12. 12
    catclub says:

    @Brachiator:

    if Trump stops payments to the insurance companies, this means that the federal premium tax credit increases for some people. This increases the cost to the government, which is stupid, but tolerable.

    I would put it as “insane, but completely expected from these assholes.”

  13. 13
    Another Scott says:

    The thing I think is most likely to happen is that the Senate will pass something, the House will pass something very different, and then there will be some leadership-hand-picked group of old white guys that will get together in secret and hammer out something that is very different from the Senate bill and try to ram it through. That’s all they know how to do.

    If the GOP majority really wants to pass something, they will do it – they have the majority. And Donnie will sign it without reading it because he desperately wants a victory and to be able to claim he killed Obamacare and made everything Great.

    I hope the Democrats always keep this playbook in the front of their minds. It’s all kabuki until it goes to conference…

    Cheers,
    Scott.

  14. 14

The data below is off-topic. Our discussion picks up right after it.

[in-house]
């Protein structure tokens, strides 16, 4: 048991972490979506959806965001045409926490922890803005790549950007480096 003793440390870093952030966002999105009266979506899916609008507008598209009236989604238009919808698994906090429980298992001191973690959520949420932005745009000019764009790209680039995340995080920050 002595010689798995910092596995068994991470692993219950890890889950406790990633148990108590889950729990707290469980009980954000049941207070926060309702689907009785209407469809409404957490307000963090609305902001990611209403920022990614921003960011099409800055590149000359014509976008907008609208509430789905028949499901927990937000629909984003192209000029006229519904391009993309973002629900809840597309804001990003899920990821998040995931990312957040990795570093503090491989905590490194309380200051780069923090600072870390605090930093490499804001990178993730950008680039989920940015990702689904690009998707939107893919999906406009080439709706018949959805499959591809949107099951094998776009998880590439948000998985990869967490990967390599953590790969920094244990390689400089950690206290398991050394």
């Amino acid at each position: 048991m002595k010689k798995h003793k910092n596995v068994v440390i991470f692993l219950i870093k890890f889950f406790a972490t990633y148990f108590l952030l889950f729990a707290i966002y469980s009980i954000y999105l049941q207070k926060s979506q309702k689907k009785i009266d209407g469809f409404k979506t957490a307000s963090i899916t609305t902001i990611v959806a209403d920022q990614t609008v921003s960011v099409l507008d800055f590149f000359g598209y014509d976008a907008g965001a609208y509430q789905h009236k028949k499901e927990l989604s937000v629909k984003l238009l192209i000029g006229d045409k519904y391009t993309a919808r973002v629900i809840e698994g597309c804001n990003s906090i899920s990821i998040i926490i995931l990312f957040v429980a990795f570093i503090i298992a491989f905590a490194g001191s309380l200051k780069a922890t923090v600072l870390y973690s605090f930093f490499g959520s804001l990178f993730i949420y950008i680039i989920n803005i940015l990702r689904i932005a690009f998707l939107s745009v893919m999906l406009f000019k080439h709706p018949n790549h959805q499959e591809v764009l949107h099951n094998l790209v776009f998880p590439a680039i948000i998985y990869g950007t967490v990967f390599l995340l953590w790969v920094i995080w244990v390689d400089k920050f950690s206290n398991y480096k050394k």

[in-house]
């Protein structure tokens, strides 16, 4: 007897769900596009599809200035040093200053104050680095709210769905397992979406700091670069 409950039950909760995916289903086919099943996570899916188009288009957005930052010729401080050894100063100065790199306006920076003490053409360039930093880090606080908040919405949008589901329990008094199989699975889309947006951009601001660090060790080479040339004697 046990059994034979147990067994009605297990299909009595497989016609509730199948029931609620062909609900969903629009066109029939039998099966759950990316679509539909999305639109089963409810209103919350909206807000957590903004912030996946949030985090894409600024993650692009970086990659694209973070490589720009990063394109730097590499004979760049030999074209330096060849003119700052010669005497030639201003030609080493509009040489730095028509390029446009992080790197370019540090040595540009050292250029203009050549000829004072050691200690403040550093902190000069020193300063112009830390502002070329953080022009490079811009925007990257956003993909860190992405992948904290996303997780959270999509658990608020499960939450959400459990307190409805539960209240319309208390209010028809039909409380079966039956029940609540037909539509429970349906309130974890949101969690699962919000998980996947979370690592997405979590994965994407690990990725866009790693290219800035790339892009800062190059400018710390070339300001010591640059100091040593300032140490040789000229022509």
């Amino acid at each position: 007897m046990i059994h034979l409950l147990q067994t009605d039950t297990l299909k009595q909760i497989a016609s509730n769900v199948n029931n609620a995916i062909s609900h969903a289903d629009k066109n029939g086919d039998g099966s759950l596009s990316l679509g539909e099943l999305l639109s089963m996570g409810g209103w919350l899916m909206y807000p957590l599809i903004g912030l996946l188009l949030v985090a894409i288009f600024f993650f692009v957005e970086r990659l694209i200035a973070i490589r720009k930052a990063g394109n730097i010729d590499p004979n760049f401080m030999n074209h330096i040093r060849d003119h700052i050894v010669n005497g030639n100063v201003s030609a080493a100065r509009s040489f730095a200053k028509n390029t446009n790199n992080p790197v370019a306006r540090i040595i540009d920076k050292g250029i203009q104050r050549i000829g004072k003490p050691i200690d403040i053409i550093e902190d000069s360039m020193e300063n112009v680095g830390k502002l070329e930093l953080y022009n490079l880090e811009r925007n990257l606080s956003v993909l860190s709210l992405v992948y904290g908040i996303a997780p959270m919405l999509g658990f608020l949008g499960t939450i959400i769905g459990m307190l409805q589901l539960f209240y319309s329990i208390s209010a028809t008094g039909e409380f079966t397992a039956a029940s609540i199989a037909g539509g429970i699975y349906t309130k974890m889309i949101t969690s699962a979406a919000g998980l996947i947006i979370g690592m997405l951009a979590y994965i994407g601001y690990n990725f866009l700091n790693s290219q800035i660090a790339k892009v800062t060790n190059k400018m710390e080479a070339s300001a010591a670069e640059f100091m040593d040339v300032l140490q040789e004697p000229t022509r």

Brachiator says:

    @catclub:

    I would put it as “insane, but completely expected from these assholes.”

    Agreed.

  15. 15
    eyelessgame says:

    Remind those of us overwhelmed by too many TLAs what CSR is?

  16. 16
    catclub says:

    @gene108:

    The Freedom Caucus would have a fit, but fuck ’em. They shouldn’t be running things anyway, they are no way close to a majority.

    The whole point of not bringing these bills up for a vote is to avoid telling the Freedom Caucus just that.

  17. 17
    catclub says:

    @eyelessgame: Cost Sharing Reduction ( payments).

  18. 18
    Brachiator says:

    @eyelessgame:

    Remind those of us overwhelmed by too many TLAs what CSR is?

    FYI:

    Cost Sharing Reduction payments

  19. 19
    randy khan says:

    @Another Scott:

    In the absence of reconciliation instructions (which they don’t have), the conference report is subject to filibuster. So long as the Dems stay even moderately united, the dire reconciliation scenario is unlikely.

  20. 20
    Another Scott says:

    @randy khan: Ah. Thanks.

    Cheers,
    Scott.